The Landlord-Tenant Renewal Dance


All lease and sale negotiations can be characterized as a dance of sorts. An offer is written, a counter is submitted. Both parties angle to achieve the best results for themselves. There is give, there is take. It’s not over till the music stops, proverbially speaking.

One of the more underestimated dances, however, is the renewal interaction. From our experience, both Landlords and Tenants can benefit from some advice in this category.

Get informed, Landlords

For Landlords, it’s important to recognize the value of your real estate and make sure you are collecting a market rate for your product. In the Saskatoon Real Estate community the cap rate return on your investment can vary between the office, retail, industrial and multi-family sectors.

This is where an agent can be a valuable asset. He or she knows the market as it is today; not necessarily what it was 5-10 years ago when you purchased or started putting your current leases in place.

Most leases will provide wording that allows Landlords to seek the market value upon renewals. Your agent will have the most recent comparables for the area and advice on how to approach presenting the renewal.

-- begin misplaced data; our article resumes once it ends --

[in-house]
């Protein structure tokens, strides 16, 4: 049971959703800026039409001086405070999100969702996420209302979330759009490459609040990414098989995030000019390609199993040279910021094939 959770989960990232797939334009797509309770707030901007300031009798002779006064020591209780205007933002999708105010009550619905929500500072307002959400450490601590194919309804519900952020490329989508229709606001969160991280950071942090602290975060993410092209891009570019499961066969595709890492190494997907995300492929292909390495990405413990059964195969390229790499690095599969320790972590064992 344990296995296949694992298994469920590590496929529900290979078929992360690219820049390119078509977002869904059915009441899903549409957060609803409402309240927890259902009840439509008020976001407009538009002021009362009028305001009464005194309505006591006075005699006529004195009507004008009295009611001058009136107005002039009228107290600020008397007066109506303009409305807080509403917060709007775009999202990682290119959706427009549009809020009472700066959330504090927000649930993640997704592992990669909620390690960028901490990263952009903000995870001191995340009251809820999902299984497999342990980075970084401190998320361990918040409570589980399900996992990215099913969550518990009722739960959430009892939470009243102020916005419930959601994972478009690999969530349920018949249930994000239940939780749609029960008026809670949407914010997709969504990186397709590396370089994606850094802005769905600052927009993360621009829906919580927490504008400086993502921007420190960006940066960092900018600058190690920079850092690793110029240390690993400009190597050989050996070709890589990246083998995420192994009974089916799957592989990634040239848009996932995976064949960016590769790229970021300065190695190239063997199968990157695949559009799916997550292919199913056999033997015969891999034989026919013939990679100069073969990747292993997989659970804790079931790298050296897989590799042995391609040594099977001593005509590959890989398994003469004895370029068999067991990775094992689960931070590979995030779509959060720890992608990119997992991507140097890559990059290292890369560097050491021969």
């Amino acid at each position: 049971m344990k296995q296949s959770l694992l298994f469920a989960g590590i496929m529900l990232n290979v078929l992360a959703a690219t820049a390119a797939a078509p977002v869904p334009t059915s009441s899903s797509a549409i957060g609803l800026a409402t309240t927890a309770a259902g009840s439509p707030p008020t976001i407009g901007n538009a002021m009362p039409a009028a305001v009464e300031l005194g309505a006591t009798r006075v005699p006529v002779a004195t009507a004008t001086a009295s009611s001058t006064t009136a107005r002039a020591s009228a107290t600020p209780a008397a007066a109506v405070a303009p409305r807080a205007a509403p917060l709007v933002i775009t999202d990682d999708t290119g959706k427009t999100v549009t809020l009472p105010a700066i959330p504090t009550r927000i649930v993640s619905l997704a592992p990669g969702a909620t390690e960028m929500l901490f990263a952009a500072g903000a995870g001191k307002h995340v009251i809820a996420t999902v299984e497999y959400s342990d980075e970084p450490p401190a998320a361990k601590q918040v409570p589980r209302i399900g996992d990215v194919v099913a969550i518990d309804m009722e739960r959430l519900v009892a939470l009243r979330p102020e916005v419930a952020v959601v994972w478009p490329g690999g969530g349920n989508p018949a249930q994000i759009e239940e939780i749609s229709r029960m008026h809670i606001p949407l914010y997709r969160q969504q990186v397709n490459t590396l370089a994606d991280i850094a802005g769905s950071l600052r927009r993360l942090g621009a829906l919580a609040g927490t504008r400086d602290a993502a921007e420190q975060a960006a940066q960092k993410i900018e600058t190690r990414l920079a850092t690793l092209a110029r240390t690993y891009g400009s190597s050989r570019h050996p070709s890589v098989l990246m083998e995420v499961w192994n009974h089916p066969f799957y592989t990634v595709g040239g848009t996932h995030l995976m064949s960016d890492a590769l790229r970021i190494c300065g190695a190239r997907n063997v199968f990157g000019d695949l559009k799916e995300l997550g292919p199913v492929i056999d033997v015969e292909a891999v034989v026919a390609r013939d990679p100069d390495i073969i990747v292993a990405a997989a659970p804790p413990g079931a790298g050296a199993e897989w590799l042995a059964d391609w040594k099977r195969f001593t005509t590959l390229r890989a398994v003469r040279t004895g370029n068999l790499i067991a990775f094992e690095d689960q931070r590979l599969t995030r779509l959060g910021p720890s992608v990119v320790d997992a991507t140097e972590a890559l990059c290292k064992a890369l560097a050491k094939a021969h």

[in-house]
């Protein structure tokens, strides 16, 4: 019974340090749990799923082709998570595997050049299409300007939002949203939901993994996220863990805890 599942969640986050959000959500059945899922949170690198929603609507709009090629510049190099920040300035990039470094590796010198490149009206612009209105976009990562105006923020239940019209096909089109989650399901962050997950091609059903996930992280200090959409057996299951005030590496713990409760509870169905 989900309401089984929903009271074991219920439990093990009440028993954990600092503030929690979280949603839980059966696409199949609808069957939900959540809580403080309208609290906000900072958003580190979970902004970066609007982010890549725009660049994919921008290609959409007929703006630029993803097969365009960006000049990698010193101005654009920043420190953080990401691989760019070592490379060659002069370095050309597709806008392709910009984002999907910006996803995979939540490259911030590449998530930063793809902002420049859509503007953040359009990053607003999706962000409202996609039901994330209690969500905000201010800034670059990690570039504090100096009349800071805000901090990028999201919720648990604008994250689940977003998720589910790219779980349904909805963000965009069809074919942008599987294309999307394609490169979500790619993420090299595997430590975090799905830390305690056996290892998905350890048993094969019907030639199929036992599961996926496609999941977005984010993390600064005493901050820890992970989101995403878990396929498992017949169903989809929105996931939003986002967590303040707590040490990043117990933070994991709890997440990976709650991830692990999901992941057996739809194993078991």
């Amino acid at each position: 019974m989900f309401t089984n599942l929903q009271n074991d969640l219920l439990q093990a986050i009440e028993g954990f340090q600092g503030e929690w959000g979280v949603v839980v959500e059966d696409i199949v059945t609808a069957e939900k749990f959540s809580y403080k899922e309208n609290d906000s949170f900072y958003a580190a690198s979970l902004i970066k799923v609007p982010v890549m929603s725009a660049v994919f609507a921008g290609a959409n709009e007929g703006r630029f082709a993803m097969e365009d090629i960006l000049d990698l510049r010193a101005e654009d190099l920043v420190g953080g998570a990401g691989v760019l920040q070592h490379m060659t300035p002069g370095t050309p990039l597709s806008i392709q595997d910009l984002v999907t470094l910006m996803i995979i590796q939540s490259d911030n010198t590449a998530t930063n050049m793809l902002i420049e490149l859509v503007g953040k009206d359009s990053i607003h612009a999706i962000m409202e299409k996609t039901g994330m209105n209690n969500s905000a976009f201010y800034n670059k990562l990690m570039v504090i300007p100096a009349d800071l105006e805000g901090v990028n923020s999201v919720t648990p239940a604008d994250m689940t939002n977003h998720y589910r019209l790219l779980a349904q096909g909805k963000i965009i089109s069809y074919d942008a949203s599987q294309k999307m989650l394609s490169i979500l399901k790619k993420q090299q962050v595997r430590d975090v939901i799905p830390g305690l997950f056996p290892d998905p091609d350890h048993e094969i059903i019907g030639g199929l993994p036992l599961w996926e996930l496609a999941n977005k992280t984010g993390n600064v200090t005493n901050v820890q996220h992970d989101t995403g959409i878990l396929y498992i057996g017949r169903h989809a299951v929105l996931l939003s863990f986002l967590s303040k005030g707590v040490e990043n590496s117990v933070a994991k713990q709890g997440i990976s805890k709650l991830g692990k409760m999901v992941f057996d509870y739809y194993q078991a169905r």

Protect yourselves, Tenants

For Tenants, agents should be preparing them in advance of signing their leases that future renewals are not “locked’ into a rate. Some leases will provide for the renewal rate to be stated, but most Landlords want the opportunity to take their chances and see where the market heads.

The most important first step Tenants need to make in the renewal process is notifying the Landlord by the notice date listed in their option to renew. This starts both parties out on a level playing field and gets the discussions rolling. Most options will have a time period identified for completion, which is beneficial for all parties involved so as to not drag things out.

Let’s reach an agreement

In most case, our Saskatchewan real estate markets have slowly increased, which could be said generally across all our sectors. Demand continues to drive leasing activity and vacancy rates are still below national averages.

This does not mean a Tenant can’t have a say in the renewal process. If an option to renew is triggered, the same wording that allows a Landlord to seek market rent also limits them to what the area is leasing for.

For example, the Landlord cannot simply come in and double the rate is all evidence in the market is pointing towards a more reasonable bump. The standard lease ICR Commercial Real Estate will force an arbitration if there is major discrepancy between both parties.

A renewal is not something to be taken lightly by either side and getting the most accurate market research is crucial to coming up with a fair renewal agreement acceptable by both the Landlord and Tenant.

Posted by Kelly Macsymic




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